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Discussion Starter · #1 · (Edited)
Here's another two of the four or five I did last weekend. I have a couple I'm itchin' to get at with the router, but I have to do some sizing of the wood, first.

Ken had a hard time with the paint bleeding. They can still be sold, are going into the "For Sale" Bin, and hopefully, I can get out to the shed next weekend to do some cutting. Didn't get out there this weekend; yesterday was a busy day, and today we didn't get home till almost six o'clock. (That's a post for another day, which I will share later in the week... ) This whole week is gonna be a busy one for us. (Again, a post for another day, that I will share later this week)

But here's a couple I played with last weekend, and Ken (as usual) did my paint and poly.
 

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Discussion Starter · #3 ·
We've used 2x cover Rust-oleum primer paint and the other was fusion flat black by Krylon. These two are new to us. We've also used Marsh Ink. Ken says he's still trying to find the right one for us. He's been watching You Tube this Winter, and wanting to try what others have said work well. Personally, I think Ken and I both got over zealous and forgot to sand the wood with a high grit sandpaper to make the paint come off easier. We had this problem before a long time ago. We cured it by sanding with like 220 or so, then used wood conditioner, so the wood wouldn't be so porous, but I think we forgot a step here, or we didn't let the wood conditioner dry long enough before he painted it.

He also used the oil-based varathane spar urethane, but was really disappointed with it. It left the wood feeling rubbery; didn't feel right, and didn't give the shine he was expecting. He said he's going back to the Helmsman high gloss that we've used for so long.
 
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Marsh ink looks exactly like sprayed ink. Plus it bleeds all over the place. I don't like it at all.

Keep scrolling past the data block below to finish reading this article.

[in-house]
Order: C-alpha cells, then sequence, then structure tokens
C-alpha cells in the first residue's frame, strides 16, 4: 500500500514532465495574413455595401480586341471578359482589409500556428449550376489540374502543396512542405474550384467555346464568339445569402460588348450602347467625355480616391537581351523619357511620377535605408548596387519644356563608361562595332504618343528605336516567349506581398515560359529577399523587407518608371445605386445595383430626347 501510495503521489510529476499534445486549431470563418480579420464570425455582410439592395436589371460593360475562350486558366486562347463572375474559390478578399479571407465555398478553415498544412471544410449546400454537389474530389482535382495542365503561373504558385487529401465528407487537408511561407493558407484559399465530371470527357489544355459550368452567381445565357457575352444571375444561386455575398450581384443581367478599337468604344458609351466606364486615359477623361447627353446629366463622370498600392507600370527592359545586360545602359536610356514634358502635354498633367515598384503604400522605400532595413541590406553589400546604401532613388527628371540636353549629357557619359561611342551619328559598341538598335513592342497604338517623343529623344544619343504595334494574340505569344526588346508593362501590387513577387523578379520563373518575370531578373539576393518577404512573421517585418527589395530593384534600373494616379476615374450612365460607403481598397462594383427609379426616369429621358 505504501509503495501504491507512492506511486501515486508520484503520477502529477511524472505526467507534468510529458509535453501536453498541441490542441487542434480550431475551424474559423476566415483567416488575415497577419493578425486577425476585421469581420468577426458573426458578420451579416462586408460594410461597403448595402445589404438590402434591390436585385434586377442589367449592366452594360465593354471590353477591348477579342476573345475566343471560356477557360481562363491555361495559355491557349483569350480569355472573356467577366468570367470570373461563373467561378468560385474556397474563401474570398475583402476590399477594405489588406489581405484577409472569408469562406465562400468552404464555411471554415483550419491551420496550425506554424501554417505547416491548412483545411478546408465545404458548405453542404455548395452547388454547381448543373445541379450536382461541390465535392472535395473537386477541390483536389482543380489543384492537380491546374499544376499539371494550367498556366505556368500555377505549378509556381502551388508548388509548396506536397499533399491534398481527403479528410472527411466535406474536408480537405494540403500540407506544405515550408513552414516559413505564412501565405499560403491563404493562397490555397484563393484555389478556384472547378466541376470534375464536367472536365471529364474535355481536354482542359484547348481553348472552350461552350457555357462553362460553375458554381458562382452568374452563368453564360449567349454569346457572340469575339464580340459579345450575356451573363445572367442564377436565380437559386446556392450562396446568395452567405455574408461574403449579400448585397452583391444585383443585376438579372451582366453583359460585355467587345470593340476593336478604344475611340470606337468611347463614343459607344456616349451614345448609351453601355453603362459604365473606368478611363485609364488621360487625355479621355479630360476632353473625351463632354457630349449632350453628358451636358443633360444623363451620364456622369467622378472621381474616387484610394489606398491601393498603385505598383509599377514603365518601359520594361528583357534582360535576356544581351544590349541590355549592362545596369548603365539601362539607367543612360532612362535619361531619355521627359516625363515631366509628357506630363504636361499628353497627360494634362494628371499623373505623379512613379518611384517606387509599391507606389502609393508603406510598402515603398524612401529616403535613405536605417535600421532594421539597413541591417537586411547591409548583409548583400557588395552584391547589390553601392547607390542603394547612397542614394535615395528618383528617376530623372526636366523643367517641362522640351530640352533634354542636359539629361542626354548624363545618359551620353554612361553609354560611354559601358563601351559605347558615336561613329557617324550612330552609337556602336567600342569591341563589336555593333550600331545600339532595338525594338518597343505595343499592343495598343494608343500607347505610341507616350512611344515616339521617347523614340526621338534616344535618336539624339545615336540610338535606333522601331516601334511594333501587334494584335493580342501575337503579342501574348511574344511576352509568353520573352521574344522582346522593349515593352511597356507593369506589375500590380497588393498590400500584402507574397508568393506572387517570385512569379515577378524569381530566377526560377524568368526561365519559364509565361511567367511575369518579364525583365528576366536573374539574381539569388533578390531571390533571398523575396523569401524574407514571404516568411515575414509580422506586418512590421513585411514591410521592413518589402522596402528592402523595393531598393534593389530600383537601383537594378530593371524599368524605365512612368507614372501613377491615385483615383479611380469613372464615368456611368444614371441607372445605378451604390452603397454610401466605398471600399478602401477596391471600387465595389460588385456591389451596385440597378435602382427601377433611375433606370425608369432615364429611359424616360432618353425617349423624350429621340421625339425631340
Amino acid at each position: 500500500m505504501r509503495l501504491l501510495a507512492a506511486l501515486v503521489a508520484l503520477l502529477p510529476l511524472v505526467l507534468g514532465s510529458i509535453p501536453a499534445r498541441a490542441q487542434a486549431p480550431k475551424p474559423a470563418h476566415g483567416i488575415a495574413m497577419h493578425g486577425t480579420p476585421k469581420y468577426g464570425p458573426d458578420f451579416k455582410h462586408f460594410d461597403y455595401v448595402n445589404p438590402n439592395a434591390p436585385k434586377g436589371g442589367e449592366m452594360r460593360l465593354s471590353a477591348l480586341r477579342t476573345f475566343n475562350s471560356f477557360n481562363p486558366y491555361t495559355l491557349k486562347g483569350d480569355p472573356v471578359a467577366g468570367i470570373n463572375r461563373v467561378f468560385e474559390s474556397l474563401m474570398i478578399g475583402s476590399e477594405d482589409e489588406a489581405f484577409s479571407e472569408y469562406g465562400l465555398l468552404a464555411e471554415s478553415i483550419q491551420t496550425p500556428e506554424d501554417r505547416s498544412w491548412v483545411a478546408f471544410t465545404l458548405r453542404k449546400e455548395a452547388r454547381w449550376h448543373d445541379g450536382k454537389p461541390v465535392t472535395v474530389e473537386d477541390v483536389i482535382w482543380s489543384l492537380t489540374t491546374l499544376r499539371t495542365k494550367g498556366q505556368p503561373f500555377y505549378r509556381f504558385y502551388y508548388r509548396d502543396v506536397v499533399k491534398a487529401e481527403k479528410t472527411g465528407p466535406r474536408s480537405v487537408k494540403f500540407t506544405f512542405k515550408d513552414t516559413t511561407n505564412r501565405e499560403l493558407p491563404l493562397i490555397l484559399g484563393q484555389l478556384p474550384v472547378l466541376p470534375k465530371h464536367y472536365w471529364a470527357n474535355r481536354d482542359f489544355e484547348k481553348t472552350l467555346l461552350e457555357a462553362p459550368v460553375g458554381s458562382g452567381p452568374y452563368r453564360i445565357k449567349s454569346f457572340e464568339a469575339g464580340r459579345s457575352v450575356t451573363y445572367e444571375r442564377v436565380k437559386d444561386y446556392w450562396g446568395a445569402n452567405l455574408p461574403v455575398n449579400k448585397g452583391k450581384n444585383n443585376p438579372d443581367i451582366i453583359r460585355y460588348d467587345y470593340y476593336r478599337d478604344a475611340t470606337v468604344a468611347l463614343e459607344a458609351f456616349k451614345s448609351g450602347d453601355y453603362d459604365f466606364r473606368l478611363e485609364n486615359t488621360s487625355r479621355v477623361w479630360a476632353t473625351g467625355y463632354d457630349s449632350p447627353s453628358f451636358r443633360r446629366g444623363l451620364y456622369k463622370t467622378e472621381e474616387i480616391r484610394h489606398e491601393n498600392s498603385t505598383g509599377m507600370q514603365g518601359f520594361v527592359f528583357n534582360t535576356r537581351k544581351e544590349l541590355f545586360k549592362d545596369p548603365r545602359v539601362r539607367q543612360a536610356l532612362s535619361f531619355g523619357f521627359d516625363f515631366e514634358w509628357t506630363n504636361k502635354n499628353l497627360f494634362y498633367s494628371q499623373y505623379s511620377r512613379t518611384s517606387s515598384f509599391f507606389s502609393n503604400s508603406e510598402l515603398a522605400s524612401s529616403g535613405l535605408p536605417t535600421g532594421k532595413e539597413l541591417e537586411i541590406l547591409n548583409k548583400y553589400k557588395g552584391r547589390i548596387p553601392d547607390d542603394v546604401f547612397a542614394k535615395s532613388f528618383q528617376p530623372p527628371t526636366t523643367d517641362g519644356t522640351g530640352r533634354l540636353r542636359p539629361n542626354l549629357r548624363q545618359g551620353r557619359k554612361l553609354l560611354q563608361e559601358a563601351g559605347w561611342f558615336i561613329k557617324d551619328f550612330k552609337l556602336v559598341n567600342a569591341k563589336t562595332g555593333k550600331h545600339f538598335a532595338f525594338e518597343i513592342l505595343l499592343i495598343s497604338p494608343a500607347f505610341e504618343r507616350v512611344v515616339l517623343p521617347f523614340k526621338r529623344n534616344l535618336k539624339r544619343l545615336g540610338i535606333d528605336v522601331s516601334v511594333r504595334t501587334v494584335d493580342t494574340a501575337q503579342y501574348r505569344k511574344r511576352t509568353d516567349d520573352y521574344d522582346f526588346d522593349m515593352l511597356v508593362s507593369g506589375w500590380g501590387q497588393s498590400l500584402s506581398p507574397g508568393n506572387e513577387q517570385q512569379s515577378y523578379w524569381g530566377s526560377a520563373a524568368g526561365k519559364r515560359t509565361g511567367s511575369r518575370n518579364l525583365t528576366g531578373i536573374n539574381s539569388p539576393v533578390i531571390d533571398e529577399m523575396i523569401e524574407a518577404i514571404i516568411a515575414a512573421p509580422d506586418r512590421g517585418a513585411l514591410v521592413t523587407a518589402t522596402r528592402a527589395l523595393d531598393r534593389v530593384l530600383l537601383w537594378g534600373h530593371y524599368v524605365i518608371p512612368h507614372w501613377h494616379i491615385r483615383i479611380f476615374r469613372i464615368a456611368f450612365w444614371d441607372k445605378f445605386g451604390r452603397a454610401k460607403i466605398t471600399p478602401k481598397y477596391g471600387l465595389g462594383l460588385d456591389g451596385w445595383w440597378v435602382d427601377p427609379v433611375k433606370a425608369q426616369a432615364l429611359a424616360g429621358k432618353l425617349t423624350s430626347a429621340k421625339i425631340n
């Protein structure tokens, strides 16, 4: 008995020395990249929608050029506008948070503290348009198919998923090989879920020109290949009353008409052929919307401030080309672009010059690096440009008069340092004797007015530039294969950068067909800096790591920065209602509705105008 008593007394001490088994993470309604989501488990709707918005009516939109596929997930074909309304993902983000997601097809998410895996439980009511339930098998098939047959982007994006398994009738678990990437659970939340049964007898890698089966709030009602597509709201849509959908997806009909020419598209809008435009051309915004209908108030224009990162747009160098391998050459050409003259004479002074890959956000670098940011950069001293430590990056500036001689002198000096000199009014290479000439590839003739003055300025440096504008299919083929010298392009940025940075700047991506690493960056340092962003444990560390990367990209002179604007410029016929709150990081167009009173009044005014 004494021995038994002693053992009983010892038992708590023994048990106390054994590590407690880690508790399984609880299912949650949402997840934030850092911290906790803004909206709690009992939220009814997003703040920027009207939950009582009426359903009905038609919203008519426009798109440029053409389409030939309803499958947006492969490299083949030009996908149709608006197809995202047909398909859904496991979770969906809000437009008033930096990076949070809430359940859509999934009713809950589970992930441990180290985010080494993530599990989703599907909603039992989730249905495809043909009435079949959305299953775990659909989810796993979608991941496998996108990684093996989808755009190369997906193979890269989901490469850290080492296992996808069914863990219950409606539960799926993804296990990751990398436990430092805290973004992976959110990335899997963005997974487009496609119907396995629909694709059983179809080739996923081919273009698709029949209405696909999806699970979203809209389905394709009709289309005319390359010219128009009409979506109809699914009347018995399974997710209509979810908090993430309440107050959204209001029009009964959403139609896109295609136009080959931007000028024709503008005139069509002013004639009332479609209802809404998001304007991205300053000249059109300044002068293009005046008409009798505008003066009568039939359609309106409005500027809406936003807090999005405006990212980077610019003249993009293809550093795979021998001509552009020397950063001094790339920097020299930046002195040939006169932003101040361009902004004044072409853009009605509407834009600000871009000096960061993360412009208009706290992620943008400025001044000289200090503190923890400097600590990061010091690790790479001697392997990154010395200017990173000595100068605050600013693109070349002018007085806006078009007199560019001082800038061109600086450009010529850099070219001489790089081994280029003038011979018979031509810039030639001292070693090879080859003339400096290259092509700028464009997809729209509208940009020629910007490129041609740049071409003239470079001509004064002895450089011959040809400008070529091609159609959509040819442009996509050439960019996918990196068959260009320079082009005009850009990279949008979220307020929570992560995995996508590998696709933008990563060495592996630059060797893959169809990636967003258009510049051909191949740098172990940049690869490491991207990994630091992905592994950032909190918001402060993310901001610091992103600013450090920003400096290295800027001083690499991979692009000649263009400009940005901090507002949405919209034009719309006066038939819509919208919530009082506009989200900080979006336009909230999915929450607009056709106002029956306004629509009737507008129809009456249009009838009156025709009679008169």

I bought a case and have 3 or 4 cans left I think. Use acrylic paint. Most any will do. The spray stuff is expensive but Wal Mart has bottles of it really cheap. 1/2 the price of Michael's. You'll have to brush it but to me the extra time is worth it, and you get pretty good at it after a while. Less mess, less bleeding, and the excess sands off pretty good. $2 and change for 8 oz. Water clean up.
 

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Discussion Starter · #9 ·
Marsh ink looks exactly like sprayed ink. Plus it bleeds all over the place. I don't like it at all.
I bought a case and have 3 or 4 cans left I think. Use acrylic paint. Most any will do. The spray stuff is expensive but Wal Mart has bottles of it really cheap. 1/2 the price of Michael's. You'll have to brush it but to me the extra time is worth it, and you get pretty good at it after a while. Less mess, less bleeding, and the excess sands off pretty good. $2 and change for 8 oz. Water clean up.
I've used that paint for a long time. Takes too long to sit there and paint everything. I'm looking to cut time on my signs John. But thanks for the recommendation.
 

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Discussion Starter · #10 ·
Thank you, James, Graham, Herb and Ross. Not my best... especially with the paint issue Ken had, but hopefully the weather will break, and we can actually get out there and figure out the best routine for us to kick these out quickly, with some quality to go with them.